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Civil Rights

May 5, 2021

Civil rights agencies in California are MIA for conservatees

Three California civil rights enforcement agencies are effectively missing in action when it comes to protecting people with developmental disabilities whose rights are violated in probate conservatorship proceedings. There are some 50,000 conservatees who have developmental disabilities in California, with about 5,000 new petitions filed annually in the state.

Thomas F. Coleman

Legal Director, Spectrum Institute

1717 E. Vista Chino A7-384
Palm Springs , CA 92262

Email: tomcoleman@spectruminstitute.org

Loyola Law School

Spectrum is a nonprofit organization advocating for reforms in California's conservatorship system and in state guardianship systems throughout the nation.

Three California civil rights enforcement agencies are effectively missing in action when it comes to protecting people with developmental disabilities whose rights are violated in probate conservatorship proceedings. There are some 50,000 conservatees who have developmental disabilities in California, with about 5,000 new petitions filed annually in the state.

The most conspicuously absent civil rights enforcement agency is the California Department of Justice. Although the attorney general is the chief law enforcement officer of the state and the DOJ has a civil rights enforcement section, this authority is illusory when perpetrators are state actors. Because the DOJ provides legal advice to state entities and represents them when they are sued, employees in the civil rights enforcement section will not lift a finger to help victims of discrimination committed by a state officer, employee or entity. The department's allegiance is with the state entities that commit civil rights violations.

The Department of Fair Employment and Housing has the authority to investigate and civilly prosecute state-funded entities that discriminate on the basis of disability. Courts that fail to provide meaningful participation and effective communication to litigants with developmental disabilities in conservatorship proceedings violate Government Code Section 11135 -- a statute for which DFEH has enforcement powers.

The courts presiding over conservatorship proceedings are state-funded entities and the proceedings are state-funded programs or activities. As a result, judicial officers and court employees are obliged to ensure "equal access" to these proceedings to everyone regardless of disability.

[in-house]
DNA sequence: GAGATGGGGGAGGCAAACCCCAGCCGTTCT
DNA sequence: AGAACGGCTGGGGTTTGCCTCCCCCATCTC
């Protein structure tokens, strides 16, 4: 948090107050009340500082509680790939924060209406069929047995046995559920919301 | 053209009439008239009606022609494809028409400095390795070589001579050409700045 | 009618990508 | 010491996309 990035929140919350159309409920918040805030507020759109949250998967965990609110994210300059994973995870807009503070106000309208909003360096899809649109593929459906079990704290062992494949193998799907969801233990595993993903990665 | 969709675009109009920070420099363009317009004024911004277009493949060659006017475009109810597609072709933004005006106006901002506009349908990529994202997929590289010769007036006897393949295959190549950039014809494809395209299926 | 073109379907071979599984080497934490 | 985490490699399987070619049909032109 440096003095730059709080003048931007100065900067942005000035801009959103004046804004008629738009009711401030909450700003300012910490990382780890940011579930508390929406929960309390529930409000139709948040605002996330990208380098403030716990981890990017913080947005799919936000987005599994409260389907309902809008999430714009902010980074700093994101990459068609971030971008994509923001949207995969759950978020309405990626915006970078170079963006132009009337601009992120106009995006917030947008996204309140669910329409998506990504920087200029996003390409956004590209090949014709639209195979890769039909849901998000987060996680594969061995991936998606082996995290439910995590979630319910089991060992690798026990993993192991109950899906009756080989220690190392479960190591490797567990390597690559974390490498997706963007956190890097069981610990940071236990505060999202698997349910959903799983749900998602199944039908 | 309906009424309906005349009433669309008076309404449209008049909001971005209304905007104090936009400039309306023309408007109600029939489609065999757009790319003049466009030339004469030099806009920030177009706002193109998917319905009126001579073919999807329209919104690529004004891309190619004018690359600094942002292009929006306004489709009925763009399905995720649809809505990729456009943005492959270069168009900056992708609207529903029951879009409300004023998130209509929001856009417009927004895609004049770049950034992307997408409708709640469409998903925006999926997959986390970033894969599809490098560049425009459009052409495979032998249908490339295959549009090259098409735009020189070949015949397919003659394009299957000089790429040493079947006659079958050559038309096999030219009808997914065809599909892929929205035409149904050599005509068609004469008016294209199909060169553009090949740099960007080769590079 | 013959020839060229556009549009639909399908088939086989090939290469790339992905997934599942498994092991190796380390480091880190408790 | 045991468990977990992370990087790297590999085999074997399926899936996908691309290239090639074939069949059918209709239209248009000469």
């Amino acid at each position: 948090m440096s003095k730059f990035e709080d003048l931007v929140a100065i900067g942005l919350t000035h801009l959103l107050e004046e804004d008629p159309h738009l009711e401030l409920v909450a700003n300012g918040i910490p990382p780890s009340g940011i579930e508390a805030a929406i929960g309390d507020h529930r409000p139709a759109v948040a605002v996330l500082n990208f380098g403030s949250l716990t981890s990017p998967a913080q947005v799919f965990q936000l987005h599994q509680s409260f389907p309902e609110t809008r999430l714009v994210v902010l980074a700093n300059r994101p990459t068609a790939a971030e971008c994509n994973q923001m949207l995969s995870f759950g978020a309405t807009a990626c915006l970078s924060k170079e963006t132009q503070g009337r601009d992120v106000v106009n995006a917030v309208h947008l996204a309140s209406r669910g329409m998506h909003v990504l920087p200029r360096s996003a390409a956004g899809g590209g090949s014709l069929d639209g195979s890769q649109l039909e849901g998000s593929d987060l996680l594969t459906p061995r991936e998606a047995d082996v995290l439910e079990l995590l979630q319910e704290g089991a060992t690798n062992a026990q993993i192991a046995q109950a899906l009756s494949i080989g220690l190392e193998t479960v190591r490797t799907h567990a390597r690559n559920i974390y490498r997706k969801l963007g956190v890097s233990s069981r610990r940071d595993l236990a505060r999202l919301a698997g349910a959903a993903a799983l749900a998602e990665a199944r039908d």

The Fair Employment and Housing Council is the agency which promulgates regulations to implement Section 11135. It is currently in the process of defining how this broad-based statute applies to conservatorships and other legal proceedings.

The Department of Developmental Services is charged with enforcing the rights guaranteed to individuals with developmental disabilities by Welfare and Institutions Code Section 4502. The declaration of rights in this statute is part of the Lanterman Developmental Disabilities Services Act which prohibits any program or activity receiving public funds from discriminating on the basis of disability or denying equal access to individuals with developmental disabilities.

Courts receive public funds, as do public defenders and private counsel appointed to represent indigent clients with developmental disabilities. As a result, judicial officers, court employees, and publicly-funded legal service providers are obliged to comply with the mandates of Section 4502.

Existing DDS regulations spell out in considerable detail the "access rights" which programs or activities receiving public funds must afford to individuals with developmental disabilities.

According to Section 50510 of Title 17 of the California Code of Regulations, access rights include: (1) a right to advocacy services to protect and assert the civil, legal and service rights to which any person with a developmental disability is entitled; (2) a right to be free from discrimination by exclusion from participation in, or denial of the benefits of, any program or activity which receives public funds solely by reason of being a person with a developmental disability; and (3) a right of access to the courts to assert rights and to contest a conservatorship, its terms, or the individual or entity appointed as conservator.